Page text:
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Posted: 07 September 2017 05:09 AM   [ Ignore ]   [ # 16 ]
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There is one exchange in the movie Field of Dreams that I always recall and enjoy immensely

That was an enjoyable movie (though not nearly as good as Bull Durham or A League of Their Own, if you ask me), but I trust you realize it was only a movie.  The idea of ballplayers happy to “play for nothing” was a fantasy of team owners (and screenwriters), not an actual thing.

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Posted: 07 September 2017 07:32 AM   [ Ignore ]   [ # 17 ]
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Wonderful posts, Richard!

They remind me of other moral panics, like the decline in the state of the language (Alfred the Great, anyone?) or how the latest thing is corrupting the minds of our youth (internet, video games, Dungeons and Dragons, television, rock and roll, comic books, jazz music, and even the novel if you go back to the eighteenth century). Hell, you can go back to Ovid’s Metamorphoses and his pining for the Golden Age. (And I’m pretty certain Ovid wasn’t saying anything new.)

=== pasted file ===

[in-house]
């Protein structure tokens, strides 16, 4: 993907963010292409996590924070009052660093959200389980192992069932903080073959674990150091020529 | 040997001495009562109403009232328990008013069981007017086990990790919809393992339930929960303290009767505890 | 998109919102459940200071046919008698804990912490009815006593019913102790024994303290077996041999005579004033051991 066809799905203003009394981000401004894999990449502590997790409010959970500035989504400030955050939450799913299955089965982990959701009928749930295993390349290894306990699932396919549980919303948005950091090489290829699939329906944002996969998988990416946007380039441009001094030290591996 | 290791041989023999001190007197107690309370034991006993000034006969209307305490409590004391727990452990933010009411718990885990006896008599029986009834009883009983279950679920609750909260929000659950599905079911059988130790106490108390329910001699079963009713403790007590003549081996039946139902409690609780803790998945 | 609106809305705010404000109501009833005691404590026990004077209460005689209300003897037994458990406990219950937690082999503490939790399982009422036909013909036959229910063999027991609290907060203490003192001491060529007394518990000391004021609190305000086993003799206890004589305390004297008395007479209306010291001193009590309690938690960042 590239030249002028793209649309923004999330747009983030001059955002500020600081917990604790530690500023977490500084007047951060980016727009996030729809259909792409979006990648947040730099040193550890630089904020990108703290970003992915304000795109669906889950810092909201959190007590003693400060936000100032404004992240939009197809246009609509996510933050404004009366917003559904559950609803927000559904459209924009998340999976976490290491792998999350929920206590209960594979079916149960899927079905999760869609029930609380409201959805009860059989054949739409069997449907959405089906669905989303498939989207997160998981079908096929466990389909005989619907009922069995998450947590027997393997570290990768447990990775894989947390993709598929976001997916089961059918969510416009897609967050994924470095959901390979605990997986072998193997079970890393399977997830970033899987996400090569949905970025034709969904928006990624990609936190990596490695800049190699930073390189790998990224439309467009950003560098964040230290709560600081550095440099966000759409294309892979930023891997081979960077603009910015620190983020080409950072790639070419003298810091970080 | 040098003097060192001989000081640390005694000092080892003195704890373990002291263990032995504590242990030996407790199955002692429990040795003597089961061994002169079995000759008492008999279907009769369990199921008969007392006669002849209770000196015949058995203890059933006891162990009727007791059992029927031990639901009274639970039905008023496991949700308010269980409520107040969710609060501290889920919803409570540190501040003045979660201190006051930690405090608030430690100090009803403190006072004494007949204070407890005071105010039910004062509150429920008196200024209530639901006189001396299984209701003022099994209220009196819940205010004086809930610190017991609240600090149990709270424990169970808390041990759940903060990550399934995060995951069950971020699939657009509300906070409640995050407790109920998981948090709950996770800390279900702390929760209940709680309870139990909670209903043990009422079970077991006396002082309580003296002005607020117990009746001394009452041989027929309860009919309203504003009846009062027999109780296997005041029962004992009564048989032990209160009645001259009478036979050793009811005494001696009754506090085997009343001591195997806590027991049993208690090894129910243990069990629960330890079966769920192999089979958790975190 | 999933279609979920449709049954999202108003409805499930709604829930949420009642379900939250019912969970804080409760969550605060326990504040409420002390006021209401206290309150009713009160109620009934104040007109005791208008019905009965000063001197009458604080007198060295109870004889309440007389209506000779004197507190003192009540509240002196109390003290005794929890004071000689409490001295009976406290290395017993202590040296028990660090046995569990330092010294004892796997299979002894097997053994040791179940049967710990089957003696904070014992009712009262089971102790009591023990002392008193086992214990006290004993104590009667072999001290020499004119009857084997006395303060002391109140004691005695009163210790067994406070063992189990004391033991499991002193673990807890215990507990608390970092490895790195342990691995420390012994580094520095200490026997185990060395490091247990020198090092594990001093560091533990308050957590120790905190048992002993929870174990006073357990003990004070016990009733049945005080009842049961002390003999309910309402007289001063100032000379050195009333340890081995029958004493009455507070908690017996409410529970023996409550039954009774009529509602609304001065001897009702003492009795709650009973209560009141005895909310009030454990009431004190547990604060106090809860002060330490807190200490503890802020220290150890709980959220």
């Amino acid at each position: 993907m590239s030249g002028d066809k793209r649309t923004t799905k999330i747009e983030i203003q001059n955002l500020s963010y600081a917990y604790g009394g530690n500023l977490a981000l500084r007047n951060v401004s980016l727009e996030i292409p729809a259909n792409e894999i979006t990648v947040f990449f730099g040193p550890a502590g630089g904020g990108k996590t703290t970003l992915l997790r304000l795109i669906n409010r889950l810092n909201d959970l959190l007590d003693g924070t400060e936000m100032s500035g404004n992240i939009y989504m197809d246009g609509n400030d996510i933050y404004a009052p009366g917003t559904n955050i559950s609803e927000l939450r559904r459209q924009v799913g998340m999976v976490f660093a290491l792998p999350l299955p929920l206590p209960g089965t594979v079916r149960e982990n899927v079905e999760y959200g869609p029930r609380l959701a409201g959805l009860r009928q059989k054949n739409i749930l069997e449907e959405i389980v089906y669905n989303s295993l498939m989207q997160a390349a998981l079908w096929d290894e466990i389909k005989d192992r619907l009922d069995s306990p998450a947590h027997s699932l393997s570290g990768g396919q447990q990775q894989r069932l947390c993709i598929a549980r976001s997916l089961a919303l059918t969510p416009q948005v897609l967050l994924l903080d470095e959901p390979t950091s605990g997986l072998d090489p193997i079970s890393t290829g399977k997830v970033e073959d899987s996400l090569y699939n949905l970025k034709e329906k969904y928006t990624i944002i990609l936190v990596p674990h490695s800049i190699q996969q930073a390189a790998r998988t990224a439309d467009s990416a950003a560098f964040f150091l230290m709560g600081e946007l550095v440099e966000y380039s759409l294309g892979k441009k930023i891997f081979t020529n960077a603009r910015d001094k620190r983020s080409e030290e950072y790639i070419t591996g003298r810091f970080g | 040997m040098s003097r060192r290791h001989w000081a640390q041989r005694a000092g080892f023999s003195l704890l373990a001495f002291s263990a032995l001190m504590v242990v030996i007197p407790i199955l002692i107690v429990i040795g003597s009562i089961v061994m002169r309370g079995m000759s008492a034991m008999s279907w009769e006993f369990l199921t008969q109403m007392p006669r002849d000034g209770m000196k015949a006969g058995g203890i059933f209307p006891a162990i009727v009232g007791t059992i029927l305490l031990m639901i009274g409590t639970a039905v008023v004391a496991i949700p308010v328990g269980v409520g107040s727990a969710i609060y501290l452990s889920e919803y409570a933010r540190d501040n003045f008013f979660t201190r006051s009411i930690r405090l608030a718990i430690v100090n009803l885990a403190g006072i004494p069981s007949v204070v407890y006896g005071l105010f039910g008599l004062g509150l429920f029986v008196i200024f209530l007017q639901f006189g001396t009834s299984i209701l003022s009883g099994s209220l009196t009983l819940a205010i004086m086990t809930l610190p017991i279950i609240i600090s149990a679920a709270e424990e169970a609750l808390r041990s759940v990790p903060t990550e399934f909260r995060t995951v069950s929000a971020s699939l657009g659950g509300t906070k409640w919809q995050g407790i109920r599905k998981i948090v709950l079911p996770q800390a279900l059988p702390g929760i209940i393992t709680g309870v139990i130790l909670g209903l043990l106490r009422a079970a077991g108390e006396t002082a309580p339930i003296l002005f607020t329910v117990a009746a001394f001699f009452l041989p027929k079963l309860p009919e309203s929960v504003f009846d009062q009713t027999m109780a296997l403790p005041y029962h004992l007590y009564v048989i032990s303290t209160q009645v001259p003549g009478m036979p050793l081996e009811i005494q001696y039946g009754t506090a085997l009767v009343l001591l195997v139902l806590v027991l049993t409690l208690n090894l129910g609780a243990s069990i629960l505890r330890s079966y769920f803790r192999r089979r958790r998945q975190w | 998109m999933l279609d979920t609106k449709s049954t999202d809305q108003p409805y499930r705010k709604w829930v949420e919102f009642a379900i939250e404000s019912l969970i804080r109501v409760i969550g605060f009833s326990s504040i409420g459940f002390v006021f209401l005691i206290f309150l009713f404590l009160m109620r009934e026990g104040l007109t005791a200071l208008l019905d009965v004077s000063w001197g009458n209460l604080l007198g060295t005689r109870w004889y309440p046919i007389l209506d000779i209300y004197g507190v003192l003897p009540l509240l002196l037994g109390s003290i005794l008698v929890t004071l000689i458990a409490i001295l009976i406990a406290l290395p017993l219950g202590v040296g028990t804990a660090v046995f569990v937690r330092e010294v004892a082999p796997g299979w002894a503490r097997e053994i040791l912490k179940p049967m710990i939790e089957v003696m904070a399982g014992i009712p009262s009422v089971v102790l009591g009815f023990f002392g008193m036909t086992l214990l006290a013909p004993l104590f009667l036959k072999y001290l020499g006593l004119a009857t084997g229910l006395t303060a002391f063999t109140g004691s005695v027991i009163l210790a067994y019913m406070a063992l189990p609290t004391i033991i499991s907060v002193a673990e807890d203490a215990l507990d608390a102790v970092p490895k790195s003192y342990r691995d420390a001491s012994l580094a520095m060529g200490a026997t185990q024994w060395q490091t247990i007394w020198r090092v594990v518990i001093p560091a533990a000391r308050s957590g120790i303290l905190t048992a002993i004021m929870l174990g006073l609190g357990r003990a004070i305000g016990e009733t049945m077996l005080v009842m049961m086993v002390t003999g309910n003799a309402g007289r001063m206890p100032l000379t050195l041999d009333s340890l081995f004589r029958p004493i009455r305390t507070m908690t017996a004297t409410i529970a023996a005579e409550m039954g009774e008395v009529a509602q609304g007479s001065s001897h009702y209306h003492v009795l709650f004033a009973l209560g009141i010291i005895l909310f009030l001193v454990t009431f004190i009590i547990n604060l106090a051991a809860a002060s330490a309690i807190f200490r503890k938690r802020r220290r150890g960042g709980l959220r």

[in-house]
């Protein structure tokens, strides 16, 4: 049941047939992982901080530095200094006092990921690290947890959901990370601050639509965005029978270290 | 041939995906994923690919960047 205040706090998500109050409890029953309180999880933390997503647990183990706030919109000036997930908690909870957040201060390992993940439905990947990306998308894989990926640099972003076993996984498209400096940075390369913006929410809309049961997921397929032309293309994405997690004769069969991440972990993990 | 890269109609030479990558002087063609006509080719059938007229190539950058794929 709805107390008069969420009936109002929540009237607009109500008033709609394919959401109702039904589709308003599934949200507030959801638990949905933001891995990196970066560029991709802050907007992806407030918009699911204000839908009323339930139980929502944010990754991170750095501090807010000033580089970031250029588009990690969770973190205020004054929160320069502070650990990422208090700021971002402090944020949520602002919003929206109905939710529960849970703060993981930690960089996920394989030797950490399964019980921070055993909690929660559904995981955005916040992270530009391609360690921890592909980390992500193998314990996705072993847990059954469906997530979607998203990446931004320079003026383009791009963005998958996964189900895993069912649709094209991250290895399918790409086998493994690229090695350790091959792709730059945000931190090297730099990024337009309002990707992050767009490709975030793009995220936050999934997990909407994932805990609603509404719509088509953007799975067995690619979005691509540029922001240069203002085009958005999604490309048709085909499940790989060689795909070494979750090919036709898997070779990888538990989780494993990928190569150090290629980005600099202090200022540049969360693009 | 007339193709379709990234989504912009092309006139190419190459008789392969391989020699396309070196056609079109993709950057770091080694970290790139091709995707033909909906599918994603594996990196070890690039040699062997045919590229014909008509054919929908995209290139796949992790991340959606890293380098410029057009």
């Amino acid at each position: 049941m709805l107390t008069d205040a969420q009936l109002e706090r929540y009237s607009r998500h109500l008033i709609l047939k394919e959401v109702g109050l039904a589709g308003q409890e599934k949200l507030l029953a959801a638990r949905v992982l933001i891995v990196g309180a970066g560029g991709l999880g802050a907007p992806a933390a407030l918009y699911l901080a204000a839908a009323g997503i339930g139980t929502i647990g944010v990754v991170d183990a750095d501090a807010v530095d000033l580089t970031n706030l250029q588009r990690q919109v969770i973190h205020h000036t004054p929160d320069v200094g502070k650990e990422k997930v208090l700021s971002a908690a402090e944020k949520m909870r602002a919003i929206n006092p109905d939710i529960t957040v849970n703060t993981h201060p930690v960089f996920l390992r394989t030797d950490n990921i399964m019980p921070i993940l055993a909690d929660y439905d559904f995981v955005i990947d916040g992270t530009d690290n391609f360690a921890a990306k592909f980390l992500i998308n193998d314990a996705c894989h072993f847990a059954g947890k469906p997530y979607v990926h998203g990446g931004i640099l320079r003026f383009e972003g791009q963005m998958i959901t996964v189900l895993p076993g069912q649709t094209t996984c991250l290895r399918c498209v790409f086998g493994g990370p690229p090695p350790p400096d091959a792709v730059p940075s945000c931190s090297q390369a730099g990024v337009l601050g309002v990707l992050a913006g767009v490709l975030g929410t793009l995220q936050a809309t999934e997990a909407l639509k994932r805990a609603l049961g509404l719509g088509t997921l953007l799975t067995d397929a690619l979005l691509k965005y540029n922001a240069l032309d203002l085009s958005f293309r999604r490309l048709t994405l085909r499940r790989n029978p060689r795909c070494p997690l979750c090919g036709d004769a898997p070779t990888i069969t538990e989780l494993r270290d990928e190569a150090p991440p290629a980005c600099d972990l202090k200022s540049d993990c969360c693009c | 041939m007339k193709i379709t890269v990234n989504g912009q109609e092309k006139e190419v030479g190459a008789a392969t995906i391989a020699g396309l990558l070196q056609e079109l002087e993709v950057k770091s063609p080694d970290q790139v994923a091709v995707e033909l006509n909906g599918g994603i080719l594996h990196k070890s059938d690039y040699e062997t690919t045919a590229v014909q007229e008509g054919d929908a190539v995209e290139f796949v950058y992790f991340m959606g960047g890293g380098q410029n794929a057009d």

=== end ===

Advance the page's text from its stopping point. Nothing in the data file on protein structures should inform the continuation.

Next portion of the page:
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Posted: 07 September 2017 07:36 AM   [ Ignore ]   [ # 18 ]
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Dave Wilton - 07 September 2017 07:32 AM

Wonderful posts, Richard!

They remind me of other moral panics, like the decline in the state of the language (Alfred the Great, anyone?) or how the latest thing is corrupting the minds of our youth (internet, video games, Dungeons and Dragons, television, rock and roll, comic books, jazz music, and even the novel if you go back to the eighteenth century). Hell, you can go back to Ovid’s Metamorphoses and his pining for the Golden Age. (And I’m pretty certain Ovid wasn’t saying anything new.)

No, it goes back to Hesiod.